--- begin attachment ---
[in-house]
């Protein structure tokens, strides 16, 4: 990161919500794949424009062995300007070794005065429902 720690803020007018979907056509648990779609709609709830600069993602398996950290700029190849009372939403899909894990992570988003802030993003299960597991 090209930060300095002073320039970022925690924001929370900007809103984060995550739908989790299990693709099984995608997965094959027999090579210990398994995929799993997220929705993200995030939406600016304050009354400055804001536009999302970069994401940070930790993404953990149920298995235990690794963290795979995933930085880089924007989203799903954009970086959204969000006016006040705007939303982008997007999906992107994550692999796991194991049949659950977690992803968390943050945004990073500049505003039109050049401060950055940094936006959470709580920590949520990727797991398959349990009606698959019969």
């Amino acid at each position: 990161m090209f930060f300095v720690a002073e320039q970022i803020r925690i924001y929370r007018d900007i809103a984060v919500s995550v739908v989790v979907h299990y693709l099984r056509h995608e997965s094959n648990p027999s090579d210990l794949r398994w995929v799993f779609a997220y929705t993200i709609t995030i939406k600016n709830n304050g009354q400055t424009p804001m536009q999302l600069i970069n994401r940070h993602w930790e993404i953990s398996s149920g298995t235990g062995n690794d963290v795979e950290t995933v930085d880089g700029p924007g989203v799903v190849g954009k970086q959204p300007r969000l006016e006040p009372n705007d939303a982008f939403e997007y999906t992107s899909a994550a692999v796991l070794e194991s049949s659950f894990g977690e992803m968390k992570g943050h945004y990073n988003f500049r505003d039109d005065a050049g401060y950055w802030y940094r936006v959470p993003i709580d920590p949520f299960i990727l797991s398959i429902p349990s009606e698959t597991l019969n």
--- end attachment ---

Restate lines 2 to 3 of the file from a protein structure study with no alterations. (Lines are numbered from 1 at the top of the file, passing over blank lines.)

């Protein structure tokens, strides 16, 4: 990161919500794949424009062995300007070794005065429902 720690803020007018979907056509648990779609709609709830600069993602398996950290700029190849009372939403899909894990992570988003802030993003299960597991 090209930060300095002073320039970022925690924001929370900007809103984060995550739908989790299990693709099984995608997965094959027999090579210990398994995929799993997220929705993200995030939406600016304050009354400055804001536009999302970069994401940070930790993404953990149920298995235990690794963290795979995933930085880089924007989203799903954009970086959204969000006016006040705007939303982008997007999906992107994550692999796991194991049949659950977690992803968390943050945004990073500049505003039109050049401060950055940094936006959470709580920590949520990727797991398959349990009606698959019969």
């Amino acid at each position: 990161m090209f930060f300095v720690a002073e320039q970022i803020r925690i924001y929370r007018d900007i809103a984060v919500s995550v739908v989790v979907h299990y693709l099984r056509h995608e997965s094959n648990p027999s090579d210990l794949r398994w995929v799993f779609a997220y929705t993200i709609t995030i939406k600016n709830n304050g009354q400055t424009p804001m536009q999302l600069i970069n994401r940070h993602w930790e993404i953990s398996s149920g298995t235990g062995n690794d963290v795979e950290t995933v930085d880089g700029p924007g989203v799903v190849g954009k970086q959204p300007r969000l006016e006040p009372n705007d939303a982008f939403e997007y999906t992107s899909a994550a692999v796991l070794e194991s049949s659950f894990g977690e992803m968390k992570g943050h945004y990073n988003f500049r505003d039109d005065a050049g401060y950055w802030y940094r936006v959470p993003i709580d920590p949520f299960i990727l797991s398959i429902p349990s009606e698959t597991l019969n």